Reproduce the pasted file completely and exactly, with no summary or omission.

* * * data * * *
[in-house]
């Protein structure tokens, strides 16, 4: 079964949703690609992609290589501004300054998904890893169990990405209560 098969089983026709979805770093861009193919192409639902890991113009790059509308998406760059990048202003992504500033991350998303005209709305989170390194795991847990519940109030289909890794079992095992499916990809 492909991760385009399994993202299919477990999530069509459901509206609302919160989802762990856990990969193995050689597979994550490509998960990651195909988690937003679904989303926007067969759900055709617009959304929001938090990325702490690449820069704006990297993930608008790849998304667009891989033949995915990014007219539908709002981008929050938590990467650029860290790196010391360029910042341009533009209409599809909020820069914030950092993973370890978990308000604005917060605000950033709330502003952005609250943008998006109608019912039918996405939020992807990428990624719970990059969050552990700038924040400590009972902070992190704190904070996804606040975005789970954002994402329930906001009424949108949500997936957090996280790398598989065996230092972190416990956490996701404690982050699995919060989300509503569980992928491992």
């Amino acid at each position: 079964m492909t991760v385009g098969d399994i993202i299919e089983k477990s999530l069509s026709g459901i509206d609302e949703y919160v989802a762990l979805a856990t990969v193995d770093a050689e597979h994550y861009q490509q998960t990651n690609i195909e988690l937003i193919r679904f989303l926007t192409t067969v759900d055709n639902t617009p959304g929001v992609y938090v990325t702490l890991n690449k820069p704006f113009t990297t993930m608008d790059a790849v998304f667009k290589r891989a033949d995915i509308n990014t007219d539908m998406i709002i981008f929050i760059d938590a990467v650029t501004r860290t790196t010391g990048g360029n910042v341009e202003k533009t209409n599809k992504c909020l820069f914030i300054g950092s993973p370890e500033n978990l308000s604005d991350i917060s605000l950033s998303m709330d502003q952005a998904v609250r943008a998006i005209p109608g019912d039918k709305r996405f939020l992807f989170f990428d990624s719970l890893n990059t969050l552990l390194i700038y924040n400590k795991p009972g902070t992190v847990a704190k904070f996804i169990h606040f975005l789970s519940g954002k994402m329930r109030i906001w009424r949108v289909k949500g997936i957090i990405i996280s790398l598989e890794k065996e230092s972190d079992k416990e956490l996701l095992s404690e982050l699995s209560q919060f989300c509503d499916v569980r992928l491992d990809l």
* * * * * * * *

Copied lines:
[in-house]
């Protein structure tokens, strides 16, 4: 079964949703690609992609290589501004300054998904890893169990990405209560 098969089983026709979805770093861009193919192409639902890991113009790059509308998406760059990048202003992504500033991350998303005209709305989170390194795991847990519940109030289909890794079992095992499916990809 492909991760385009399994993202299919477990999530069509459901509206609302919160989802762990856990990969193995050689597979994550490509998960990651195909988690937003679904989303926007067969759900055709617009959304929001938090990325702490690449820069704006990297993930608008790849998304667009891989033949995915990014007219539908709002981008929050938590990467650029860290790196010391360029910042341009533009209409599809909020820069914030950092993973370890978990308000604005917060605000950033709330502003952005609250943008998006109608019912039918996405939020992807990428990624719970990059969050552990700038924040400590009972902070992190704190904070996804606040975005789970954002994402329930906001009424949108949500997936957090996280790398598989065996230092972190416990956490996701404690982050699995919060989300509503569980992928491992």
């Amino acid at each position: 079964m492909t991760v385009g098969d399994i993202i299919e089983k477990s999530l069509s026709g459901i509206d609302e949703y919160v989802a762990l979805a856990t990969v193995d770093a050689e597979h994550y861009q490509q998960t990651n690609i195909e988690l937003i193919r679904f989303l926007t192409t067969v759900d055709n639902t617009p959304g929001v992609y938090v990325t702490l890991n690449k820069p704006f113009t990297t993930m608008d790059a790849v998304f667009k290589r891989a033949d995915i509308n990014t007219d539908m998406i709002i981008f929050i760059d938590a990467v650029t501004r860290t790196t010391g990048g360029n910042v341009e202003k533009t209409n599809k992504c909020l820069f914030i300054g950092s993973p370890e500033n978990l308000s604005d991350i917060s605000l950033s998303m709330d502003q952005a998904v609250r943008a998006i005209p109608g019912d039918k709305r996405f939020l992807f989170f990428d990624s719970l890893n990059t969050l552990l390194i700038y924040n400590k795991p009972g902070t992190v847990a704190k904070f996804i169990h606040f975005l789970s519940g954002k994402m329930r109030i906001w009424r949108v289909k949500g997936i957090i990405i996280s790398l598989e890794k065996e230092s972190d079992k416990e956490l996701l095992s404690e982050l699995s209560q919060f989300c509503d499916v569980r992928l491992d990809l």